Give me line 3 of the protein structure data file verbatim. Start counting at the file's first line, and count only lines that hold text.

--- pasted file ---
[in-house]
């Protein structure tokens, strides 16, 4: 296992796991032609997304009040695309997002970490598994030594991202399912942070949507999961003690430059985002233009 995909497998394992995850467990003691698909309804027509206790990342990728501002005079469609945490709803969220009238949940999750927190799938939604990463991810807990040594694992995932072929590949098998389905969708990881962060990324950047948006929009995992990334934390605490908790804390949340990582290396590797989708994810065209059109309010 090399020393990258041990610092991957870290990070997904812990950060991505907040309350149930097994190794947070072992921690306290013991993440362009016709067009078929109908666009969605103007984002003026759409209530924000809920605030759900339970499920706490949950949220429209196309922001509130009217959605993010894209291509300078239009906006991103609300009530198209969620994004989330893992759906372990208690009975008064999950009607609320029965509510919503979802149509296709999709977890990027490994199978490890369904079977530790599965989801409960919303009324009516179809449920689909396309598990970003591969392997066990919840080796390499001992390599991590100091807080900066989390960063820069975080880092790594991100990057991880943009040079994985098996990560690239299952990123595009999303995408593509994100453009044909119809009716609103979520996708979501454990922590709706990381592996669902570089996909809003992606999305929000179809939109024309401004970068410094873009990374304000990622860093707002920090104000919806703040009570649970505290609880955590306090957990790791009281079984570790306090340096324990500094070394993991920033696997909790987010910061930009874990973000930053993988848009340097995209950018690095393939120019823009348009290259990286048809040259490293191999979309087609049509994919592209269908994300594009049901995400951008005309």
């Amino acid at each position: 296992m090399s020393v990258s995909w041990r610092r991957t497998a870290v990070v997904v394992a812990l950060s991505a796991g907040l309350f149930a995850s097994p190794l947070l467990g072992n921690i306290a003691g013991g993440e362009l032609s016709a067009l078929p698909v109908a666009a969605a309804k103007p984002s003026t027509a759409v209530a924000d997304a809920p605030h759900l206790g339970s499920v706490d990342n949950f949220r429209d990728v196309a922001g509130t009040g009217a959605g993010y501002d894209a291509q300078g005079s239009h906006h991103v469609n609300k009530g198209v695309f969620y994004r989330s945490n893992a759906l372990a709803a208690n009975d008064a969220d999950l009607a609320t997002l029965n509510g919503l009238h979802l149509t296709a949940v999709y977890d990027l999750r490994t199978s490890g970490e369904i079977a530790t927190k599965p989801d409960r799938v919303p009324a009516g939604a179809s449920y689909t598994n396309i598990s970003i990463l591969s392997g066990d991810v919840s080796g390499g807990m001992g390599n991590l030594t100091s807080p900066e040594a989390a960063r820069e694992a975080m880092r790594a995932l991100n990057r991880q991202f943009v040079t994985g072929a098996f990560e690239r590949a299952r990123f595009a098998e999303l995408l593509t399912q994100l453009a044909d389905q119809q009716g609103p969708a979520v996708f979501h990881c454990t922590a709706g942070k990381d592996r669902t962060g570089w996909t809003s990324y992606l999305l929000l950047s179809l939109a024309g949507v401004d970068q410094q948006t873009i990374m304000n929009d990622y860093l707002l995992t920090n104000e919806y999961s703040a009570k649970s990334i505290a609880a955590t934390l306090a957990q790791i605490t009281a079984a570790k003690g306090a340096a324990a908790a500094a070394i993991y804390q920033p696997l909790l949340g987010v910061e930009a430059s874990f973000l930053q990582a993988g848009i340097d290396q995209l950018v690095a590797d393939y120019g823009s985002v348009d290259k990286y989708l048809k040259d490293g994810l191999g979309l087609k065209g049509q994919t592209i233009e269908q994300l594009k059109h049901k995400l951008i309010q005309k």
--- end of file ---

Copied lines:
């Amino acid at each position: 296992m090399s020393v990258s995909w041990r610092r991957t497998a870290v990070v997904v394992a812990l950060s991505a796991g907040l309350f149930a995850s097994p190794l947070l467990g072992n921690i306290a003691g013991g993440e362009l032609s016709a067009l078929p698909v109908a666009a969605a309804k103007p984002s003026t027509a759409v209530a924000d997304a809920p605030h759900l206790g339970s499920v706490d990342n949950f949220r429209d990728v196309a922001g509130t009040g009217a959605g993010y501002d894209a291509q300078g005079s239009h906006h991103v469609n609300k009530g198209v695309f969620y994004r989330s945490n893992a759906l372990a709803a208690n009975d008064a969220d999950l009607a609320t997002l029965n509510g919503l009238h979802l149509t296709a949940v999709y977890d990027l999750r490994t199978s490890g970490e369904i079977a530790t927190k599965p989801d409960r799938v919303p009324a009516g939604a179809s449920y689909t598994n396309i598990s970003i990463l591969s392997g066990d991810v919840s080796g390499g807990m001992g390599n991590l030594t100091s807080p900066e040594a989390a960063r820069e694992a975080m880092r790594a995932l991100n990057r991880q991202f943009v040079t994985g072929a098996f990560e690239r590949a299952r990123f595009a098998e999303l995408l593509t399912q994100l453009a044909d389905q119809q009716g609103p969708a979520v996708f979501h990881c454990t922590a709706g942070k990381d592996r669902t962060g570089w996909t809003s990324y992606l999305l929000l950047s179809l939109a024309g949507v401004d970068q410094q948006t873009i990374m304000n929009d990622y860093l707002l995992t920090n104000e919806y999961s703040a009570k649970s990334i505290a609880a955590t934390l306090a957990q790791i605490t009281a079984a570790k003690g306090a340096a324990a908790a500094a070394i993991y804390q920033p696997l909790l949340g987010v910061e930009a430059s874990f973000l930053q990582a993988g848009i340097d290396q995209l950018v690095a590797d393939y120019g823009s985002v348009d290259k990286y989708l048809k040259d490293g994810l191999g979309l087609k065209g049509q994919t592209i233009e269908q994300l594009k059109h049901k995400l951008i309010q005309k």